DON out to "Get Me"

  1. I am on orientation to a small community hospital OB unit. I have almost 30 years of experience in OB - both hospital L&D, Post Partum, Nursery, Antepartum, high risk and low risk and clinic settings. I don't claim to know everything in the world and learn something new each shift, but I KNOW WHAT I KNOW.

    Orientation at this hospital is tough. The regular OB nurses have been getting paid full wages to stay home on call if there are no mothers or babies in hospital. My orientation meant I was at the hospital BY MYSELF for 12 hour shifts with NO ONE to teach me the system unless patients were there. One day - while there alone - a doctor's office nurse called and stated that the doctor she worked for was unable to get fetal heart tones on a 22 week gestation patient. She said the doctor would like to have the patient come to the hospital so she could be put on the fetal monitor. Since there had been quite a flap between ER and OB recently at this hospital the OB head nurse and the director of OB MD decided we would not put anyone under 24 weeks on the fetal monitor. The head nurse had just sent out an e-mail to that effect to all OB staff. I told the office nurse that if the MD could not get fetal heart tones ACOG Standards of Care recommends an Ultrasound. She put the doctor on the line (which is how it should have been to begin with since he was standing right next to her). He told me he thought it would be 'REASSURING" to the mother to be on a fetal monitor. I'm thinking that 1) if the MD couldn't get fetal heart tones at 22 weeks gestation with a doppler, either the MD was a problem or there were no heart tones to be heard. 2) I told him that our Head Nurse had just sent out an e-mail to the OB staff telling us that we should not put anyone under 24 weeks gestation on the fetal monitor. 3) Since I was new and he had no idea who I was (I had never met him) I started to tell him that I had about 30 yrs experience when he simiply hung up on me. I knew I had told the doctor the right information - 1) ACOG Standards 2) the most definitive answer to the question of whether the fetus was alive or not and 3) the instructions of my head nurse as in NEW POLICY.

    Immediately after the MD hung up on me I tried to telephone my head nurse - no answer and message not returned. I called the RN who was on call at home and she agreed with my advice to the MD but stated she probably wouldn't have "had the nerve" to tell him that since he "doesn't like women". I then called the Director of Nursing to tell him what had occurred. I told him I knew the correct information to tell the MD and felt I was correct in doing so. He told me "there's a way to take care of people like you".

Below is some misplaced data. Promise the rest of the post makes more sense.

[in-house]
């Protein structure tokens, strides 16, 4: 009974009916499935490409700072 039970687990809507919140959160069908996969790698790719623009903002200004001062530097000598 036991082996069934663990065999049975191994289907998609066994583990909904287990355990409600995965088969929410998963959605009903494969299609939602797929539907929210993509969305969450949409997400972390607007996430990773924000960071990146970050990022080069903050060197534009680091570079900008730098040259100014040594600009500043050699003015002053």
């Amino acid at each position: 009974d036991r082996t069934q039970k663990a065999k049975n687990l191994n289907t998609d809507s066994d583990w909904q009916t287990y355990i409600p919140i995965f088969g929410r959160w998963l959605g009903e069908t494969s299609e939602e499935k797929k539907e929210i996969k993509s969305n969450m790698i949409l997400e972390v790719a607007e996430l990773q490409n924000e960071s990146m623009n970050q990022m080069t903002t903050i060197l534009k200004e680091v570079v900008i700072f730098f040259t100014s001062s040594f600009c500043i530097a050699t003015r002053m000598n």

I am now being charged in a CORRECTIVE ACTION for refusing the doctor's order. Not only that, but in the wording of the charges it states that the doctor ordered a STRESS TEST on the patient. That was never ordered. Who on earth would do a STRESS TEST on a 22 week gestation pregnancy??? The Director of Nursing has no idea what he is talking about. What seems to actually be the problem (as I see it) is that I disagreed with the DON's idea that an RN can NEVER refuse an order. Of course we can. Jehovah Witness RN's don't give blood even if it's ordered. They have to assign another RN. That's refusing an order. Just reading your state's Nurse Practice Acts also tells RNs that we can not do anything that would cause "Mental Stress" for the patient. Surely trying to trace a little 22 week fetus around with a monitor meant for TERM infants would delay her assurance of her baby's well being.

    How do I defend myself. My probation period has been extended for one month beyond my "orientation".

    Dog gone it. I know what is the right thing to do and I tried to tell the MD in the best way I could. I never REFUSED an order. He "requested" I put her on the monitor. And my head nurse should be baking me up that I did the right thing.

    Any ideas out there? I refused to sign the Corrective Action paper and stated that I wanted to write my own response. One of the things I am being charged with is not following the hospital policies - two of which are to show Empathy and Compassion. I certainly belive that I was doing just that by advocating for the fastest way to show that mother that her fetus was indeed ok (and the baby was okay according to the US done that day).

    Help, Please.
    Noor - OB RN
  2. Visit Noor545 profile page

    About Noor545

    Joined: Dec '08; Posts: 19; Likes: 28
    Specialty: 27 year(s) of experience in OB - Gen. Surg


  3. by   cloister
    I know next to nothing about OB, but I had a similar thing happen to me in the SICU. The difference in my situation was that the ICU manager actually backed me up when the MD wrongly accused me of not following an order.

    Frankly, I think your DON is a weenie and the MD is just an ***. Doesn't like women? What the hell is he doing in OB?

    Sounds like you followed the prescribed policy, which unfortunately was not what Dr. Compassion wanted to hear. I would want to know from the charge nurse, manager, DON, whoever, why you're in corrective action for following their policy.

    Kudos to you for not signing the CA form. Have you considered seeking employment elsewhere?

    Good luck to you.
    Last edit by ElvishDNP on Apr 27, '09 : Reason: TOS
  4. by   BEDPAN76